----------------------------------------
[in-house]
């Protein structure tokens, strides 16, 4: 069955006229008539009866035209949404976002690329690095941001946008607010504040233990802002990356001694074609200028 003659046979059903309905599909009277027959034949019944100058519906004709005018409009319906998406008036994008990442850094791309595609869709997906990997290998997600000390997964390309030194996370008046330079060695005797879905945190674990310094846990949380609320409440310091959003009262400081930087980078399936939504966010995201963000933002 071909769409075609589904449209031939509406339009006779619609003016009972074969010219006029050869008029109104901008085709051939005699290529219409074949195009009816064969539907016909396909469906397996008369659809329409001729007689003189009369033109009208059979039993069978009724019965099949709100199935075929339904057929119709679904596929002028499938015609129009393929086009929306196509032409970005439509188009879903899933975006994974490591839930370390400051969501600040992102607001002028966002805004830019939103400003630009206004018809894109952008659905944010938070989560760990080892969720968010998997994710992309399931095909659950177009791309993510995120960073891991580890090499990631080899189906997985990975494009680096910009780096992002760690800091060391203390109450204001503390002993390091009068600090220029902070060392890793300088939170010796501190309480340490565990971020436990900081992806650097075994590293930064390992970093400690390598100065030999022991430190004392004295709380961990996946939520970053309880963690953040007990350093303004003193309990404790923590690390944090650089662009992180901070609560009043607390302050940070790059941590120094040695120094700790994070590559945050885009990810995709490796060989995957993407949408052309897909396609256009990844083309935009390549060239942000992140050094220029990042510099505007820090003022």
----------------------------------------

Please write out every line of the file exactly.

[in-house]
């Protein structure tokens, strides 16, 4: 069955006229008539009866035209949404976002690329690095941001946008607010504040233990802002990356001694074609200028 003659046979059903309905599909009277027959034949019944100058519906004709005018409009319906998406008036994008990442850094791309595609869709997906990997290998997600000390997964390309030194996370008046330079060695005797879905945190674990310094846990949380609320409440310091959003009262400081930087980078399936939504966010995201963000933002 071909769409075609589904449209031939509406339009006779619609003016009972074969010219006029050869008029109104901008085709051939005699290529219409074949195009009816064969539907016909396909469906397996008369659809329409001729007689003189009369033109009208059979039993069978009724019965099949709100199935075929339904057929119709679904596929002028499938015609129009393929086009929306196509032409970005439509188009879903899933975006994974490591839930370390400051969501600040992102607001002028966002805004830019939103400003630009206004018809894109952008659905944010938070989560760990080892969720968010998997994710992309399931095909659950177009791309993510995120960073891991580890090499990631080899189906997985990975494009680096910009780096992002760690800091060391203390109450204001503390002993390091009068600090220029902070060392890793300088939170010796501190309480340490565990971020436990900081992806650097075994590293930064390992970093400690390598100065030999022991430190004392004295709380961990996946939520970053309880963690953040007990350093303004003193309990404790923590690390944090650089662009992180901070609560009043607390302050940070790059941590120094040695120094700790994070590559945050885009990810995709490796060989995957993407949408052309897909396609256009990844083309935009390549060239942000992140050094220029990042510099505007820090003022």